Capitalization rate, or cap rate, is often incorrectly used to determine a property’s, or real estate, value. Many people in the real estate industry (including sellers, lenders, and brokers) set a property’s price by using their method of determining the cap rate: Dividing the net operating income by the sales price.
An example of this is a property’s net operating income is $150,000 usd and the price is $1,150,000 usd. To find the cap rate, according to the common short-cut method of people in the real estate industry and by the majority of people over all:
$150,000/$1,150,000 = 13% capitalization rate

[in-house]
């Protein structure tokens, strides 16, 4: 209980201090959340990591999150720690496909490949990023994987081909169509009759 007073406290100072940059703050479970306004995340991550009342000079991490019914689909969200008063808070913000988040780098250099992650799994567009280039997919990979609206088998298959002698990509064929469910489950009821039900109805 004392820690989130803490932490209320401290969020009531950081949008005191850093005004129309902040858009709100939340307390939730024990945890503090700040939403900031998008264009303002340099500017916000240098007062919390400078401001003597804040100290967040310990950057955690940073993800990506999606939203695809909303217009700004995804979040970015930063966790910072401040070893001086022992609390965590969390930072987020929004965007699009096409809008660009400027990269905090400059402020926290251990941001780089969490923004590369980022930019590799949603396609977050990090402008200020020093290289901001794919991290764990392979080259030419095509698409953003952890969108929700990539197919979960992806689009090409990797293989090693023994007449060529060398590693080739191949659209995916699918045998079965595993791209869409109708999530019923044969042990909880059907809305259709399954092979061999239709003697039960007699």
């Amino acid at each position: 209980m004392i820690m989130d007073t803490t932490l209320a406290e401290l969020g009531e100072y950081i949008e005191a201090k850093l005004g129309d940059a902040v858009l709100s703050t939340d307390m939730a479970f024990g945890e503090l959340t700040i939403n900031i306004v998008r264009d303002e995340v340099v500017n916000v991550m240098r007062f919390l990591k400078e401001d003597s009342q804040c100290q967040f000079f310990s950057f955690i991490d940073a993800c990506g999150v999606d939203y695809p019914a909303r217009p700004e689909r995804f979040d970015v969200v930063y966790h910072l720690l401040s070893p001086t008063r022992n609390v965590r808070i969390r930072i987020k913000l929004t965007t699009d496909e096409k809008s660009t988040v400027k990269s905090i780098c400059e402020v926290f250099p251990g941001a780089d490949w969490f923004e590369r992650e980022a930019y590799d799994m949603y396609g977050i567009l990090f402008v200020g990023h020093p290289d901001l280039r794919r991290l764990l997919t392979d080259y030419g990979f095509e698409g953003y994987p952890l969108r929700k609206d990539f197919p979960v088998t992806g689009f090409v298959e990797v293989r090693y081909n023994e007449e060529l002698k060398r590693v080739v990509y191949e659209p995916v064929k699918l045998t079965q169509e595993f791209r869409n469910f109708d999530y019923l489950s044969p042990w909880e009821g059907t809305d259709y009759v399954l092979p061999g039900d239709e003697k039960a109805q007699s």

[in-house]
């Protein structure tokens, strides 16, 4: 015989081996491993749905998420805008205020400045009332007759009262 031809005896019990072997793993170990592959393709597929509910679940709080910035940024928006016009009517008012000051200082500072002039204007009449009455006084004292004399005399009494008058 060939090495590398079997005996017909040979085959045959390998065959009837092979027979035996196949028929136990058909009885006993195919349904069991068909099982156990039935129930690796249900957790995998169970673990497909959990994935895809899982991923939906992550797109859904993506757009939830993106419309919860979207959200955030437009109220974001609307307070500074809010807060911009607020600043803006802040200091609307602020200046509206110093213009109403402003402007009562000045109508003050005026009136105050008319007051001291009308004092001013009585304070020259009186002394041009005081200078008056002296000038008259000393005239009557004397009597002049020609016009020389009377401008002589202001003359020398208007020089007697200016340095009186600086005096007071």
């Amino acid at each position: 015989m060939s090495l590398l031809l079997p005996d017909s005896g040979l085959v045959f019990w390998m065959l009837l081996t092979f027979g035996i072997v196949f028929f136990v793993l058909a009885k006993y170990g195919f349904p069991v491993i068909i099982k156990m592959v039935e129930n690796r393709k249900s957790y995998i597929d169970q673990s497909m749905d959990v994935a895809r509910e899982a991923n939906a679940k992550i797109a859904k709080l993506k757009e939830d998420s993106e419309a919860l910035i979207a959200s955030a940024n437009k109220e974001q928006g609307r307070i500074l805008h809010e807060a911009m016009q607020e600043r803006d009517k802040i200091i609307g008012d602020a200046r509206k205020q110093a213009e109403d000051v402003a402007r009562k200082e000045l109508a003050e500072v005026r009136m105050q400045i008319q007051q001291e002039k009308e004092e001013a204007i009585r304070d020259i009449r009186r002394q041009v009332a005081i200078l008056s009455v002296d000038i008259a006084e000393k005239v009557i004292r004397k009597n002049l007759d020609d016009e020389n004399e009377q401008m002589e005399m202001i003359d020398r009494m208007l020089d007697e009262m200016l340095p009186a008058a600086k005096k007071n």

This is usually not a realistic or useful determination of a cap rate because it only considers that the property is paid in cash and this is only a one-year projection. How often do people buy a piece of real estate with cash? Not often. Often do you only need a one year projection and no more? Never. To determine the real cap rate, which is, obviously, more useful you must determine the cash-on-cash return which must add into the factor the amount of debt that will give us this leverage. (To determine this cash-on-cash return using debt leverage is not an easy method as you have to try, try, and try again). The debt is then subtracted from the net operating income and the true return will then be found. If any of the factors change then everything must be recalculated.
Yet this is more effective than the shortcut method of finding the cap rate and it is definitely more useful. It will give you the facts which in turn, will help you make better purchasing and investing real estate decisions.